Anyways folks, that is all I have to say for now. I know this is a very small article (and would have made a nice blog posting), but I just felt that some of you may find it useful, and I would rather a wider audience receive something useful.

So apologies that this article is so small and not my normal mammoth of an article (remember mammoths died out).

History

  • 24th March, 2010: Initial post

License

This article, along with any associated source code and files, is licensed under The Code Project Open License (CPOL)

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About the Author

Sacha Barber
Software Developer (Senior)
United Kingdom United Kingdom
I currently hold the following qualifications (amongst others, I also studied Music Technology and Electronics, for my sins)
 
- MSc (Passed with distinctions), in Information Technology for E-Commerce
- BSc Hons (1st class) in Computer Science & Artificial Intelligence
 
Both of these at Sussex University UK.
 
Award(s)

I am lucky enough to have won a few awards for Zany Crazy code articles over the years

  • Microsoft C# MVP 2014
  • Codeproject MVP 2014
  • Microsoft C# MVP 2013
  • Codeproject MVP 2013
  • Microsoft C# MVP 2012
  • Codeproject MVP 2012
  • Microsoft C# MVP 2011
  • Codeproject MVP 2011
  • Microsoft C# MVP 2010
  • Codeproject MVP 2010
  • Microsoft C# MVP 2009
  • Codeproject MVP 2009
  • Microsoft C# MVP 2008
  • Codeproject MVP 2008
  • And numerous codeproject awards which you can see over at my blog

Comments and Discussions

 
GeneralAgain... Pinmemberpranav9525-May-11 22:38 
GeneralRe: Again... PinmvpSacha Barber25-May-11 22:44 
GeneralRe: Again... Pinmemberpranav9525-May-11 22:45 
GeneralRe: Again... PinmvpSacha Barber25-May-11 22:46 
GeneralRe: Again... Pinmemberpranav9525-May-11 22:50 
GeneralRe: Again... PinmvpSacha Barber25-May-11 22:54 
GeneralRe: Again... Pinmemberpranav9525-May-11 22:56 
GeneralStanding Ovation PinmemberDr.Luiji12-Apr-10 5:49 
GeneralRe: Standing Ovation PinmvpSacha Barber12-Apr-10 6:32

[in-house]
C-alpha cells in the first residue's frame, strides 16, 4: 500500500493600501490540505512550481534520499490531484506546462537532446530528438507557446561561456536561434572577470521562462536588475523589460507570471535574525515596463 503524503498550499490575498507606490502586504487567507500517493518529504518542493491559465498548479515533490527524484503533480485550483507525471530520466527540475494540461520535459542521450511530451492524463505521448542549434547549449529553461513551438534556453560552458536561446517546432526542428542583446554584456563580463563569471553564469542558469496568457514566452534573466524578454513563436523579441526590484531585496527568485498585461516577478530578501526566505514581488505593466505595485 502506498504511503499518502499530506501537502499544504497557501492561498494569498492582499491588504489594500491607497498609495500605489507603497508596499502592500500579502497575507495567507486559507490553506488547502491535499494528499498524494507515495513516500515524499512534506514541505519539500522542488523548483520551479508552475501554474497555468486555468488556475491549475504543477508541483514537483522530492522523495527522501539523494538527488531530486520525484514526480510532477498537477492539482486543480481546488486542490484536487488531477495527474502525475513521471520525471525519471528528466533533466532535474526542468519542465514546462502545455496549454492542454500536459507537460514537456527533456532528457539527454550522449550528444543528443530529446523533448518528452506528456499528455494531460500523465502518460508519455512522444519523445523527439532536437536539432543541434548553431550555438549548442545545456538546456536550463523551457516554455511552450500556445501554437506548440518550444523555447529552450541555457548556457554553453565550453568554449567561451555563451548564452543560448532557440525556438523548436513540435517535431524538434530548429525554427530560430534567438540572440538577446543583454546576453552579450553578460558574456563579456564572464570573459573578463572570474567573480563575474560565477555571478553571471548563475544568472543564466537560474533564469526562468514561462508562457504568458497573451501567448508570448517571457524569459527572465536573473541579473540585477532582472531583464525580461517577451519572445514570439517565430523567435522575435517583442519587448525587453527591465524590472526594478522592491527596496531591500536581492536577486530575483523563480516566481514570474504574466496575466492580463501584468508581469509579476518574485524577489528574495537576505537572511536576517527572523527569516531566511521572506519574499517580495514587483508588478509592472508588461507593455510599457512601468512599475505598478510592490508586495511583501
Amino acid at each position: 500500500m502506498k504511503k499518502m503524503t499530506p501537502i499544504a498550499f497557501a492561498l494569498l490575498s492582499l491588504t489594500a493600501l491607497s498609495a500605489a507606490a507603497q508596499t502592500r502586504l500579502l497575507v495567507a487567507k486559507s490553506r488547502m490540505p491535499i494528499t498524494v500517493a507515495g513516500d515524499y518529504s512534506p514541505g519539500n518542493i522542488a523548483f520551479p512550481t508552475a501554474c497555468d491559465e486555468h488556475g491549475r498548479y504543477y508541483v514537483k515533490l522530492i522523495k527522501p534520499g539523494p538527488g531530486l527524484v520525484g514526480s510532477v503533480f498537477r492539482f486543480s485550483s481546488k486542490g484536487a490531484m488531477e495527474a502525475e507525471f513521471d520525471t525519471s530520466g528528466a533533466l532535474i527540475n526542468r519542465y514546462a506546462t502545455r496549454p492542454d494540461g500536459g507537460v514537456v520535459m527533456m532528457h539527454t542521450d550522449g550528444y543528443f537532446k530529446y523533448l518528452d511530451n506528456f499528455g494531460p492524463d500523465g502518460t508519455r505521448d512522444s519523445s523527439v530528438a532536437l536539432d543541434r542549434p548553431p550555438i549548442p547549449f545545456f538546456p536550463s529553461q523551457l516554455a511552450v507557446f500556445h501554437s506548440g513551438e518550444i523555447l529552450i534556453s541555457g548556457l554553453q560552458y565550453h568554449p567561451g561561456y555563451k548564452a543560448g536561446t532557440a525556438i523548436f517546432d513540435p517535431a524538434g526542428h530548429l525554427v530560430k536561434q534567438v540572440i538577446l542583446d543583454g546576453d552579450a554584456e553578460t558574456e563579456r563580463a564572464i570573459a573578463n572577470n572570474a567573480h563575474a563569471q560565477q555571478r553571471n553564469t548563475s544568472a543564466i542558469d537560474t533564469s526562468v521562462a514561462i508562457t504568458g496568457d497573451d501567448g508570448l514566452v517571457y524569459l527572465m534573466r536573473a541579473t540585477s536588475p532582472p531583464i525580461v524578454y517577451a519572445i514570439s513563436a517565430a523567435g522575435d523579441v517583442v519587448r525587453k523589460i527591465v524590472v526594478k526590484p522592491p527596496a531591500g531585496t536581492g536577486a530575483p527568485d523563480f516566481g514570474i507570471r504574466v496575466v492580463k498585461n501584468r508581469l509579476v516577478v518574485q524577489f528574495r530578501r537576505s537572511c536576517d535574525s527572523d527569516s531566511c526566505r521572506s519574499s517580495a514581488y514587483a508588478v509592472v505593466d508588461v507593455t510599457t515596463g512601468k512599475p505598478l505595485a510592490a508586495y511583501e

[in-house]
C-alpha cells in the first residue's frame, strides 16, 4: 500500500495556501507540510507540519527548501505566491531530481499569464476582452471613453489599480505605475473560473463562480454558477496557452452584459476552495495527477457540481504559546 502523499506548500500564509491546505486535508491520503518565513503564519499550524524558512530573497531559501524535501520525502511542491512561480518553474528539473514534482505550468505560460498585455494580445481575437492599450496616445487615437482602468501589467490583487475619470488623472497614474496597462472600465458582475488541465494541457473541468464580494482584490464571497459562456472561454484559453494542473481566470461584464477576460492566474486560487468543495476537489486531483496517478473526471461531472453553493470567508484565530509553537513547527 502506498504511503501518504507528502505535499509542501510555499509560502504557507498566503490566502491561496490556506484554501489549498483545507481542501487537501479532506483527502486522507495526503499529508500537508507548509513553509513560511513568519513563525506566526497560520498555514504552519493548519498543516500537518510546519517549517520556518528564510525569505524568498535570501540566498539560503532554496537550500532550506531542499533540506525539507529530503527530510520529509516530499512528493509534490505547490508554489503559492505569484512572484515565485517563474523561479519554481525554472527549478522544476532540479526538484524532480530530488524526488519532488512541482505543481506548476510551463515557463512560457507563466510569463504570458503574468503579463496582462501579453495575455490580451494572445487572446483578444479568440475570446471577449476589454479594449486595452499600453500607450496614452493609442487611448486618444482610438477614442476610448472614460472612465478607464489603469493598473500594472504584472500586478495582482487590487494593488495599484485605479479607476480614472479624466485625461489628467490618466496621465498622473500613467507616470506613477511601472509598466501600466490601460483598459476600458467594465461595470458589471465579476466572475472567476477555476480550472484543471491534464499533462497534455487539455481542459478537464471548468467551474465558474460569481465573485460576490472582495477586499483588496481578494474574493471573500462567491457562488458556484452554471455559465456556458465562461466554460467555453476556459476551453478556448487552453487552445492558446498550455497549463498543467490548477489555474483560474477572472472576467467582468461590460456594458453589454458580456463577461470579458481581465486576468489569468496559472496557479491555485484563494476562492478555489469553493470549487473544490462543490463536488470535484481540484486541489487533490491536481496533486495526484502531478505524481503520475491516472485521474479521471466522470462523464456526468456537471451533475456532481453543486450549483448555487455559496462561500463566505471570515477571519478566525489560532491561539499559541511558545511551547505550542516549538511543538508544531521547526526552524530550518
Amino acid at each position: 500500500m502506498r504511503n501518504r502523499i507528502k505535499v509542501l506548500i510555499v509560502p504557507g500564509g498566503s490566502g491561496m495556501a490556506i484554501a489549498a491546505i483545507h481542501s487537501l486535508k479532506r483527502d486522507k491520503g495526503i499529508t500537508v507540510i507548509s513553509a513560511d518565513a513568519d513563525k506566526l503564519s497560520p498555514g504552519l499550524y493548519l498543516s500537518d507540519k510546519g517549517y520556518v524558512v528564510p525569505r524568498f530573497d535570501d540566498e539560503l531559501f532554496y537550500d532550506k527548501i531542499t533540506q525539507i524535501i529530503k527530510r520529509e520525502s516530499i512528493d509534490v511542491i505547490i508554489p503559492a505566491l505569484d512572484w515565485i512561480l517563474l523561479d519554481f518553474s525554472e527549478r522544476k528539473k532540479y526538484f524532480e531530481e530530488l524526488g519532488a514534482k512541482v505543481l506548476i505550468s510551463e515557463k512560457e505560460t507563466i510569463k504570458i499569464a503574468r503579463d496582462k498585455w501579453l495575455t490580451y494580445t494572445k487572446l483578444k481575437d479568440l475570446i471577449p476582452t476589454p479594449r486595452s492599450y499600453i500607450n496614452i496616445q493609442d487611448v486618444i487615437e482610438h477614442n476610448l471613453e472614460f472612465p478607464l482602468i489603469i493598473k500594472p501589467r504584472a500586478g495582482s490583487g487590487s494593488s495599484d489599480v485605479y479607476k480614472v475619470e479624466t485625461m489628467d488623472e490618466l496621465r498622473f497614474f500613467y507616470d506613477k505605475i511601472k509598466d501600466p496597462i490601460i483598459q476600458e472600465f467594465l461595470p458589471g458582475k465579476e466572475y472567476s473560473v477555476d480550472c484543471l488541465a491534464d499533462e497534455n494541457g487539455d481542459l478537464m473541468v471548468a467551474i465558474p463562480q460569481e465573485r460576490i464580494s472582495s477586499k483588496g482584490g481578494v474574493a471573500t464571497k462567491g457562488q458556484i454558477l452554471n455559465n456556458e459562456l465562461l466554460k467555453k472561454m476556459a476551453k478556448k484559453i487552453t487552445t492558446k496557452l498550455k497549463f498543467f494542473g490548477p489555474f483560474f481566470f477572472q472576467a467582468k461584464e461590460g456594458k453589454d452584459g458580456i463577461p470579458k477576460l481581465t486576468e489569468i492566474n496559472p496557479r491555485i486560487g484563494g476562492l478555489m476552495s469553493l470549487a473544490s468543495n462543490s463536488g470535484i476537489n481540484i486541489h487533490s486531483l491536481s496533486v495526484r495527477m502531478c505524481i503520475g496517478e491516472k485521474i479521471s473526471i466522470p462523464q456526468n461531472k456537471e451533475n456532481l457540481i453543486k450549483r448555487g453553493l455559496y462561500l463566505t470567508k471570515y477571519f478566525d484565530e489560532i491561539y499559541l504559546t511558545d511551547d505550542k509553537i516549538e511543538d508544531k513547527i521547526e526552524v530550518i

GeneralNice One Sacha PinmvpAbhijit Jana2-Apr-10 6:43 
GeneralRe: Nice One Sacha PinmvpSacha Barber2-Apr-10 7:52 
GeneralRe: Nice One Sacha PinmvpAbhijit Jana2-Apr-10 8:52 
Generalx86 vs. x64 Pinmemberdave.brumbaugh1-Apr-10 11:01 
GeneralRe: x86 vs. x64 PinmvpSacha Barber1-Apr-10 22:14 
GeneralAnother top article PinmemberChris Grove29-Mar-10 23:35 
GeneralRe: Another top article PinmvpSacha Barber30-Mar-10 0:19 
GeneralRe: Another top article PinmemberChris Grove30-Mar-10 1:00 
GeneralRe: Another top article PinmvpSacha Barber30-Mar-10 1:45 
GeneralNot working in IE6 PinmemberChintan P Shah29-Mar-10 19:36 
GeneralRe: Not working in IE6 PinmvpSacha Barber29-Mar-10 21:01 
GeneralRe: Not working in IE6 PinmemberChintan P Shah30-Mar-10 0:40 
GeneralRe: Not working in IE6 PinmvpSacha Barber30-Mar-10 0:43 
GeneralNice one! PinmemberSandeep Mewara27-Mar-10 5:58 
Looks good! Thumbs Up | :thumbsup:
GeneralRe: Nice one! PinmvpSacha Barber27-Mar-10 6:24 
Generalnice One PinmemberGhasemKarimi25-Mar-10 10:30 
GeneralRe: nice One PinmvpSacha Barber25-Mar-10 10:32 
GeneralNice one PinmemberKatka Vaughan24-Mar-10 13:27 
GeneralRe: Nice one PinmvpSacha Barber24-Mar-10 22:00 
GeneralRe: Nice one PinmemberKatka Vaughan25-Mar-10 0:03 
GeneralRe: Nice one PinmvpSacha Barber25-Mar-10 0:04 
GeneralGreat work PinmvpDaniel Vaughan24-Mar-10 13:22 
GeneralRe: Great work PinmvpSacha Barber24-Mar-10 21:57 
GeneralCool - you are the man :) PinmemberAlomgir Miah A24-Mar-10 9:50 
GeneralRe: Cool - you are the man :) PinmvpSacha Barber24-Mar-10 12:59 
Generalthis is what cool means:) PinmemberMDL=>Moshu24-Mar-10 8:37 
GeneralRe: this is what cool means:) PinmvpSacha Barber24-Mar-10 12:58 
GeneralGreat, Sacha! PinmemberMarcelo Ricardo de Oliveira24-Mar-10 1:45 
GeneralRe: Great, Sacha! PinmvpSacha Barber24-Mar-10 2:49 
GeneralRe: Great, Sacha! PinmemberMarcelo Ricardo de Oliveira24-Mar-10 4:43 
GeneralRe: Great, Sacha! PinmvpSacha Barber24-Mar-10 4:56 
GeneralGreat one PinmentorBrij23-Mar-10 23:42 
GeneralRe: Great one PinmvpSacha Barber23-Mar-10 23:51